At last! the decision that all Americans — for different reasons — have been waiting for. The Supreme Court has kept the Affordable Care Act viable, at least until the next assault. Justices Kennedy and Roberts joined the progressives on the Court in the 6-3 decision. The ruling affirmed that subsidies for eligible poor and middle-class individuals are legal in federal exchanges. It is estimated that as many as 9.6 million people would have lost their coverage if the Court had upheld the challenge to the ACA, although the Court could not take that effect into account in its analysis of the wording of the law. Mother Jones has a clear and succinct summary of how the ACA works, the case against it and the ruling that saves it.
The argument against the healthcare law was based on six words (“an Exchange established by the State”) that would rule out federal subsidies in states (34 as of now) that didn’t establish their own exchanges (insurance marketplaces that enable consumers to price and compare plans).
Does it make sense that those six words out of 235,000 in 906 pages of legal text were deliberately written with the purpose of invalidating the entire act? Republicans think so. Sen. Rand Paul, presidential hopeful from Kentucky, said, “This decision turns both the rule of law and common sense on its head.”
Justice Antonin Scalia, author of the dissent, characterized the majority opinion as “”interpretive jiggery-pokery,” a “defense of the indefensible,” “pure applesauce,” and “interpretive somersaults.”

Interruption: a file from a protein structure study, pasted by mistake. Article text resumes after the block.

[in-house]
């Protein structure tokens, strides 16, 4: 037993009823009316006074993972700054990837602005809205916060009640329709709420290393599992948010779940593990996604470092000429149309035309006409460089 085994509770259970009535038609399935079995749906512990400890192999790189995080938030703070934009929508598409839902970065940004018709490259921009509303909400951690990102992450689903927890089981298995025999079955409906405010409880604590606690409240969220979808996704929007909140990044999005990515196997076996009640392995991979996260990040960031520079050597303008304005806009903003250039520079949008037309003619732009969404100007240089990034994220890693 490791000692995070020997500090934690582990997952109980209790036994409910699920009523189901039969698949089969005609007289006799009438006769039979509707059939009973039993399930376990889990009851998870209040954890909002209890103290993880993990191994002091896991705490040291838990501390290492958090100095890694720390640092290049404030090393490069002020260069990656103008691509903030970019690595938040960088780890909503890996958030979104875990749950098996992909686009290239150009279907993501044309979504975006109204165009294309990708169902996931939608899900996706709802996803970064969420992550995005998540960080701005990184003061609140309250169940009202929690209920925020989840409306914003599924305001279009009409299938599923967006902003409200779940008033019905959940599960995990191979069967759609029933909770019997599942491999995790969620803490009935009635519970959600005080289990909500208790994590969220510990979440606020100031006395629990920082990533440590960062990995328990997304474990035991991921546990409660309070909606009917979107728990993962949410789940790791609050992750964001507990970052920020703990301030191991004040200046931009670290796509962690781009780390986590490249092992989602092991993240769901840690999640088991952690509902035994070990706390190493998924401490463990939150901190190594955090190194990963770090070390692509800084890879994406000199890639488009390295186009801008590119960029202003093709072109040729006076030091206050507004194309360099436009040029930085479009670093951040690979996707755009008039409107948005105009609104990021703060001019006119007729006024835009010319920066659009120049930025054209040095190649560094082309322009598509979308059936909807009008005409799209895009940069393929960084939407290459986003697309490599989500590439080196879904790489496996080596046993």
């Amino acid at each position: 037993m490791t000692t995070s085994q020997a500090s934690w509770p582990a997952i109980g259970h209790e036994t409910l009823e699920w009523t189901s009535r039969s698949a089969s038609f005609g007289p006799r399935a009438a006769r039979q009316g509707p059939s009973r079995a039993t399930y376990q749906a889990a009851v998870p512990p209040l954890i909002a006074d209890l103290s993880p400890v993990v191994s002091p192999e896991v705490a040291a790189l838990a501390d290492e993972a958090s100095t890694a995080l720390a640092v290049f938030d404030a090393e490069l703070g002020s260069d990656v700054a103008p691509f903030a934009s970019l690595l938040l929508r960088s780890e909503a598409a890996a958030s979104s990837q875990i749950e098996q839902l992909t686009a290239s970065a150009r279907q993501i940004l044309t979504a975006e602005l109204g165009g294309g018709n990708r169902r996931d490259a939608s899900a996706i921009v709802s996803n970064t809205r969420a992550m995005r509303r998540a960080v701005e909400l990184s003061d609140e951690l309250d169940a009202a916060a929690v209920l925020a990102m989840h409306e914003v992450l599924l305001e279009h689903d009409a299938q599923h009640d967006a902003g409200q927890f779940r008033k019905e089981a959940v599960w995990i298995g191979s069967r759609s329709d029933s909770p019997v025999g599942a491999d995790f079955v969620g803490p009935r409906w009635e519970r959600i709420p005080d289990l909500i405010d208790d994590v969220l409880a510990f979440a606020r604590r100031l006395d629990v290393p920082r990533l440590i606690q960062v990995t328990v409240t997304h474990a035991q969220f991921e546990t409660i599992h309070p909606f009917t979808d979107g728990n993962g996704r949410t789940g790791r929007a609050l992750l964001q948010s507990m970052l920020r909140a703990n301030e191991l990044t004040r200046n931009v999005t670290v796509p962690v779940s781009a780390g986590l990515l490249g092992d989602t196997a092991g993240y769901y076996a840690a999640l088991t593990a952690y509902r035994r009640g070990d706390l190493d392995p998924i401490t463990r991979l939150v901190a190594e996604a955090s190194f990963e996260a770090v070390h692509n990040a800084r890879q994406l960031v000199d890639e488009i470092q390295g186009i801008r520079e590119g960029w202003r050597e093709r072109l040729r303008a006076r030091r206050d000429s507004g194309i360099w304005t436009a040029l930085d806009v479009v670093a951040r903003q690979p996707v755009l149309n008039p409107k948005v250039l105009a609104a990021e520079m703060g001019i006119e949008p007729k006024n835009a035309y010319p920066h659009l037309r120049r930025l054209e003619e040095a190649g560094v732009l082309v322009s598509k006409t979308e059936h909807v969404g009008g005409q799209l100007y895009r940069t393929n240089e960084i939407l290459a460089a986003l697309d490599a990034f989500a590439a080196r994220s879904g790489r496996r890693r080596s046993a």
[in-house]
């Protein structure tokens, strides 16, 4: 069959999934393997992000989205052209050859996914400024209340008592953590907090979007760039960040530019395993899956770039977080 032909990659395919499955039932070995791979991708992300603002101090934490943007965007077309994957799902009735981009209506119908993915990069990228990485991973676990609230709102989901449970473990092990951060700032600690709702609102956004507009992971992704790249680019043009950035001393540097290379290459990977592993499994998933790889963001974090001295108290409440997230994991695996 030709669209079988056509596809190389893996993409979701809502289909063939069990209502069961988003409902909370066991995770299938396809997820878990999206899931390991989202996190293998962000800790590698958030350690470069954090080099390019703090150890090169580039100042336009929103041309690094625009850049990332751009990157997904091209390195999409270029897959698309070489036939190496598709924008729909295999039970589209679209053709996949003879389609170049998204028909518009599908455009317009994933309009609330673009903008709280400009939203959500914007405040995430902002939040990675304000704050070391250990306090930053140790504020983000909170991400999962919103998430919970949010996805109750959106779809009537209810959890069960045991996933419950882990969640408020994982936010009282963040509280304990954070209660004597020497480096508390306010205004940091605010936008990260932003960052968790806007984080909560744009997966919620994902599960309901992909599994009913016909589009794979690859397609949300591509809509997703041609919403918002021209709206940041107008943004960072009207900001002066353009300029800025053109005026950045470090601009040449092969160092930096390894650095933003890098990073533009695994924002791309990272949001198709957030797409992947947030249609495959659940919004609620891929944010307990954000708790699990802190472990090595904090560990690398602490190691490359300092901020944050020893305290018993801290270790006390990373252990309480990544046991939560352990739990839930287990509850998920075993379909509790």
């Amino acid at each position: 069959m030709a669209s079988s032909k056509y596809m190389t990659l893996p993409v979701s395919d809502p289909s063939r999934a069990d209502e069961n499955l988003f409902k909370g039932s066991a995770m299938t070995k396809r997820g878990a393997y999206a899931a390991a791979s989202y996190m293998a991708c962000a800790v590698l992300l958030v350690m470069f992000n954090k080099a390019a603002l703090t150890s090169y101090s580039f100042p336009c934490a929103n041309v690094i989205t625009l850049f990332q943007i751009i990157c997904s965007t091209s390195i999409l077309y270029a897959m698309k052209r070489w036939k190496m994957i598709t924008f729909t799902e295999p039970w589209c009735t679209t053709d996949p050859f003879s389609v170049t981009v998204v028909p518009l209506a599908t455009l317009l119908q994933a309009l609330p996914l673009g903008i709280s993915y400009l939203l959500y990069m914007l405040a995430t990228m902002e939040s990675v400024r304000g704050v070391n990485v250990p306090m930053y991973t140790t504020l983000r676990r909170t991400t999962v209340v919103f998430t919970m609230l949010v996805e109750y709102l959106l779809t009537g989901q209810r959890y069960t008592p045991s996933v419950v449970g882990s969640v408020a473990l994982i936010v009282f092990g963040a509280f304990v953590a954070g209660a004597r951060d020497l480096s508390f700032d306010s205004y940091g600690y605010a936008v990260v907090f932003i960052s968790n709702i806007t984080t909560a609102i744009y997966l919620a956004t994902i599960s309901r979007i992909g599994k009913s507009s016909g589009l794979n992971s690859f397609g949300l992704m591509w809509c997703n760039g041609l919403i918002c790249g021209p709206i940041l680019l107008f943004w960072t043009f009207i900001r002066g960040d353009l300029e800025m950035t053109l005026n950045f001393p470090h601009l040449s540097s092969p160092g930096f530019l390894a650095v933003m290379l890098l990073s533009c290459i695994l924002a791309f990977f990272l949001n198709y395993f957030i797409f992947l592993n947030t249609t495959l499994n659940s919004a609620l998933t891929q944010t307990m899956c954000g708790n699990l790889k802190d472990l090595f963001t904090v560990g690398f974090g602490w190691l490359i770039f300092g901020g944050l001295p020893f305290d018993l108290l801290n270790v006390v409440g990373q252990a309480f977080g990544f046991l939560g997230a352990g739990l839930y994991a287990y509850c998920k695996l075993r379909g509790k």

Chief Justice Roberts, enraging conservatives by rescuing the ACA for a second time, did not agree with his conservative colleagues. He crystallized the logical underpinning of the majority opinion:
Congress passed the Affordable Care Act to improve health insurance markets, not to destroy them.
The Republican reaction? Knowing that while Obama is president he will never sign a law that undermines or repeals one of his signature achievements; and that Democrats, though in the minority, would not help them to override Obama’s hypothetical veto, Republicans have a simple strategy for overturning the SCOTUS decision: elect a Republican president and maintain the congressional Republican majority to repeal Obamacare.
Sen. John Barrasso (R-WY) of Wyoming, the Republican tasked to head the Senate’s response to the ruling: “We will continue to try to pull parts of the law down, but we need a willing partner in the White House to accomplish these things.”
Jeb Bush: “disappointed … but not the end of the fight against Obamacare…”
Marco Rubio: “ObamaCare is still a bad law that is having a negative impact on our country and on millions of Americans. I remain committed to repealing this bad law and replacing it…”
Republican presidential candidates have a ready-made issue: Obamacare is bad; elect me and I’ll repeal it or replace it. They no longer have to contend with the Democratic argument that they will deny healthcare to millions of people.
Today’s favorable decision on Obamacare was critical, but it’s obvious that the ACA is not necessarily here to stay. It is on firm ground until the next president takes the oath of office in a year and a half. If Republicans were to give up their idée fixe of dismantling the ACA or nullifying it completely and instead collaborated with Democrats to improve it … Ah, well. In another life.